At the core, I believe, of the black sky problem is the fact that the first trauma happened at the very beginning.  Adoptees have no pre trauma self.  There is no before and after the event.  There just is.  All my well meaning therapists never got that.  Some even attempted to run the chosen/lucky line on me.  Don’t ever tell me I’m lucky.  I could be unable to control my urge to punch you.

You see, now that I’ve met my biological mother, I rapidly came to understand that the government took me away from someone who was actually psychologically capable of being a good enough mother.  But she wasn’t married.  They gave me to a married couple who both came from less than well adjusted backgrounds.  It was an unhappy and at times violent house.  I have the broken bones and the scars to prove it.  This is what they call complex trauma.  If I’d been left with my biological mother, the first trauma of abandonment at birth would have been averted.  Secondly, while you can never predict or control the future, it’s unlikely that under my biological mother’s care I would have felt so scared or lonely or flawed.  She’s not perfect, of course.  But most of her problems came from the experience of having no other options except to hand me over the government.  She was, as she herself says, fine before that.

As I understand it, therapy for trauma victims in part relies on utilising memories of the pre trauma self.  The soldier before he went to war.  The rape victim before the attack.  My mother, before the adoption.  My adoptive mother, perhaps before the first baby died.  They have somewhere memories of a self who is happier, freer, something-er.  I don’t have those.  Black sky is all I know, relieved by cloudiness.  It doesn’t seem to matter how positive I can feel at times, it all comes back to black.  The older I get, the less hope I have of it ever changing.  I’ve invested thousands and thousands of dollars in trying to heal myself.  I have no more ideas left.  I’m tired and I feel broken beyond repair. 

 

Imagining the future (well, trying to)

Many writers these days, from the most woo woo to the highly respectable, advocate the power of the imaginal.  In short, if you can’t first imagine something in exacting detail, how do you think you can make it happen or encourage it into being?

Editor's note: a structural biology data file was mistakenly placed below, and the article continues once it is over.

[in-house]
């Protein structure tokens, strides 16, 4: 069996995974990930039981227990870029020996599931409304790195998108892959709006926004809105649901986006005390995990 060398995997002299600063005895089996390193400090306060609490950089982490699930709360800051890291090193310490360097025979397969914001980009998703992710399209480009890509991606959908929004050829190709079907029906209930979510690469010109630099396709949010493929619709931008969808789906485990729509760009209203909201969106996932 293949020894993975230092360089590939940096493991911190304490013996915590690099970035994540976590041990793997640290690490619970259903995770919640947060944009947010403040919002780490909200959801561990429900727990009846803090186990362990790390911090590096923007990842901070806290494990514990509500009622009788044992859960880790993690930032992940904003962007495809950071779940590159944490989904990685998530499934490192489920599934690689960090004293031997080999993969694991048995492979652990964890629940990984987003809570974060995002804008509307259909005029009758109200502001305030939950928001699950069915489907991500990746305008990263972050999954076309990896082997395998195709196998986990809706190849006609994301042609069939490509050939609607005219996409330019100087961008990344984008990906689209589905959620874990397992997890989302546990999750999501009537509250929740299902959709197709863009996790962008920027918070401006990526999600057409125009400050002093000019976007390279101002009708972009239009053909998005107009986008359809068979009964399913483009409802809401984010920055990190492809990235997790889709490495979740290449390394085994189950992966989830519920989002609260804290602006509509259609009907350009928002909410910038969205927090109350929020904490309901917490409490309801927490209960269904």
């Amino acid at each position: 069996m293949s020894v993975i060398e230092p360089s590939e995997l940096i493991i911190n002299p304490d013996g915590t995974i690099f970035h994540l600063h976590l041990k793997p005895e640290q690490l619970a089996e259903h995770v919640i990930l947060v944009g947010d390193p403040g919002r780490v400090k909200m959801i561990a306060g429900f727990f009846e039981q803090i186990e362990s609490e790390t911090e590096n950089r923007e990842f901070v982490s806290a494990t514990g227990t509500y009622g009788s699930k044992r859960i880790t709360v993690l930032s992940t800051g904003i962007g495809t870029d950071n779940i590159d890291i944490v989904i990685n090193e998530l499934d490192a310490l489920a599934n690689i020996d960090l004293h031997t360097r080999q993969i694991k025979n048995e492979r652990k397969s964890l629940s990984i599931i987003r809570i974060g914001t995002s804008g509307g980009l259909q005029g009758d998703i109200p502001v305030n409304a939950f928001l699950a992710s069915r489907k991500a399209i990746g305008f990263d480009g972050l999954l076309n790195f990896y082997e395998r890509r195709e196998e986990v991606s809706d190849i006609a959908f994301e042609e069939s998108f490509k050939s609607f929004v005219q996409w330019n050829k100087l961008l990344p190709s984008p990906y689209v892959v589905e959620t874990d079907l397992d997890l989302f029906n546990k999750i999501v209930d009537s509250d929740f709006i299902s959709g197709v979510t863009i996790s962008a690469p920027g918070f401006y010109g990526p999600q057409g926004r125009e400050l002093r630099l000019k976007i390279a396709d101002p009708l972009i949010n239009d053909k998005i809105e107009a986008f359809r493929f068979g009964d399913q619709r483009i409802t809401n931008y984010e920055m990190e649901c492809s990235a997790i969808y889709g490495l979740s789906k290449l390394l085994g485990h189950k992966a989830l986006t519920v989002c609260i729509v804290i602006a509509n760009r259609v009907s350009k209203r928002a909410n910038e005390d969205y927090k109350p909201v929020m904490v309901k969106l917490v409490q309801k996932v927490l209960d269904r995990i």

Having clarity around a desirable future seems like a reasonable course to me.  Yet, it’s something I have rarely, if at all, tried.  I’m not short on imaginative skills.  There are two novels awaiting their first revision in my virtual bottom drawer.  In my usual struggle to get to sleep, my imaginative can go into overdrive (although not often helpfully as I lie awake).  Rarely do I use my imagination in any kind of sustained campaign on my own behalf.

Having realised this, I’m sobered.  I’ve spent the best part of twenty years of professional life working in planning.  I’ve lost count of the number of vision statements I’ve drafted.  Perhaps it’s because of those endless meetings where stakeholders (yes, that offensive word) debate word choice and order as acrimoniously as any democratic parliament. 

Being a planner is like swimming in spit.  If that seems harsh, please let me assure you that I have been physically spat on and threatened.  My image has a basis in reality.  While most people don’t stoop to the physical expression of their feelings, you know they want to spit on you by their disdainful tone, condescending manner, and dismissive body language.  The notion of visioning, however theoretically noble, has thus been tainted for me.

I’ve been mixing up in my head my exposure to a highly politicised take on imaging the future with how it could be at a personal level.  So I decided to try it.  As my year off is coming to a close, I need to make some decisions.  I need a vision for the second half of my life.

No pressure then…

My result is best described as chocolate coated pickled onions.  It looks presentable, but it’s so wrong.  So unpalateable.  My years in planning make me default to a question of context.  Every plan I have ever written has a section which outlines this plan sits in the hierarchy from global to local.  Partly this is to do with defining what the plan can do, and partly it’s about expectation management. 

In my case, it’s the question: what can I actually control?  Everyone can dream big but it’s the translation process where we all tend to foul up or trip up.  What can I do?  Very little really.  What a tiny cog I am, caught up in political tides of austerity and downsizing, and public discourses of hatred and insufficiency.  Let alone my own internal discourses of negativity, such as the dream of the PhD ring crumbling into dust, which did not help elevate my mood…

All this process has done is make me feel smaller and more vulnerable that I felt before.  At heart, maybe I’m not deserving of what’s on that dribbled out attempt at an imaginal future.  I can write the words but they ring hollow, beset by doubts and fears.  It’s so sad.  I’m halfway through my life, and it appears I have neither vision nor belief.

Goldilocks and her emotional calendar